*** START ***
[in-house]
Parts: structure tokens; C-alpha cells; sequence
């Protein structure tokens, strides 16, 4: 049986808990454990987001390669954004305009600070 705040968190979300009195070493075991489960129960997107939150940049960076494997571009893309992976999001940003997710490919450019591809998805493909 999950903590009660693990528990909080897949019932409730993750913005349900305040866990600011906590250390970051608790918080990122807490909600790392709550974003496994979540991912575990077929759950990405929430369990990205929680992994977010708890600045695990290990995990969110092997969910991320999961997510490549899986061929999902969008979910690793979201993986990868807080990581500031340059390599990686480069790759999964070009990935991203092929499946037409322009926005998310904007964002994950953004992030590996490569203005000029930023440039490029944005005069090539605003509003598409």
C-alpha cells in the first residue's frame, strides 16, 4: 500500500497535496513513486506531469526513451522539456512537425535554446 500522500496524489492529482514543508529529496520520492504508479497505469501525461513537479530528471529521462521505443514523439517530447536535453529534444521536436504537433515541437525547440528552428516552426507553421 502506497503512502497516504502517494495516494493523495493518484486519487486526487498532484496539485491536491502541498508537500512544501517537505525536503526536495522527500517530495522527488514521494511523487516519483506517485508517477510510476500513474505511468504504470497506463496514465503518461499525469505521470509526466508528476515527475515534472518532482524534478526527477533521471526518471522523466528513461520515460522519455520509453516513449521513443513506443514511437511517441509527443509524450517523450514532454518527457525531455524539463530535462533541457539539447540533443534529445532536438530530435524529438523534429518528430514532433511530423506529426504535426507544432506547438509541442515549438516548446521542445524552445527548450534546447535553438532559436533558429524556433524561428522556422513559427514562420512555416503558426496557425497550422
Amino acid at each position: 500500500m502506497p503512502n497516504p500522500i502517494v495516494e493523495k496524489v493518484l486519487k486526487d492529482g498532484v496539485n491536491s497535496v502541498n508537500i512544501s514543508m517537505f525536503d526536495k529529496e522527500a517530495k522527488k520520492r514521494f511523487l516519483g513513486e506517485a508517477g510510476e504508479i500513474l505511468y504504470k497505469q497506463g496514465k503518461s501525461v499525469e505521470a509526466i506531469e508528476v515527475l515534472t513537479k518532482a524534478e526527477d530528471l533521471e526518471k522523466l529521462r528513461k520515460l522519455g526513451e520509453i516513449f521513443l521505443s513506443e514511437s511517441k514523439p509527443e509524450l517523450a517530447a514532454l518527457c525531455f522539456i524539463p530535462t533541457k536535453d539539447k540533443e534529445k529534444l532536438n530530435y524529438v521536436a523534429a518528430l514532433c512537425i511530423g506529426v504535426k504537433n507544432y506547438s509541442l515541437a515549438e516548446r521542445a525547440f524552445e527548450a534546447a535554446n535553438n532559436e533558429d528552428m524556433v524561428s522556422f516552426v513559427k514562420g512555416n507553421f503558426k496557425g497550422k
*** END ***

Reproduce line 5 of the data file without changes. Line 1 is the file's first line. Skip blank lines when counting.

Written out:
Amino acid at each position: 500500500m502506497p503512502n497516504p500522500i502517494v495516494e493523495k496524489v493518484l486519487k486526487d492529482g498532484v496539485n491536491s497535496v502541498n508537500i512544501s514543508m517537505f525536503d526536495k529529496e522527500a517530495k522527488k520520492r514521494f511523487l516519483g513513486e506517485a508517477g510510476e504508479i500513474l505511468y504504470k497505469q497506463g496514465k503518461s501525461v499525469e505521470a509526466i506531469e508528476v515527475l515534472t513537479k518532482a524534478e526527477d530528471l533521471e526518471k522523466l529521462r528513461k520515460l522519455g526513451e520509453i516513449f521513443l521505443s513506443e514511437s511517441k514523439p509527443e509524450l517523450a517530447a514532454l518527457c525531455f522539456i524539463p530535462t533541457k536535453d539539447k540533443e534529445k529534444l532536438n530530435y524529438v521536436a523534429a518528430l514532433c512537425i511530423g506529426v504535426k504537433n507544432y506547438s509541442l515541437a515549438e516548446r521542445a525547440f524552445e527548450a534546447a535554446n535553438n532559436e533558429d528552428m524556433v524561428s522556422f516552426v513559427k514562420g512555416n507553421f503558426k496557425g497550422k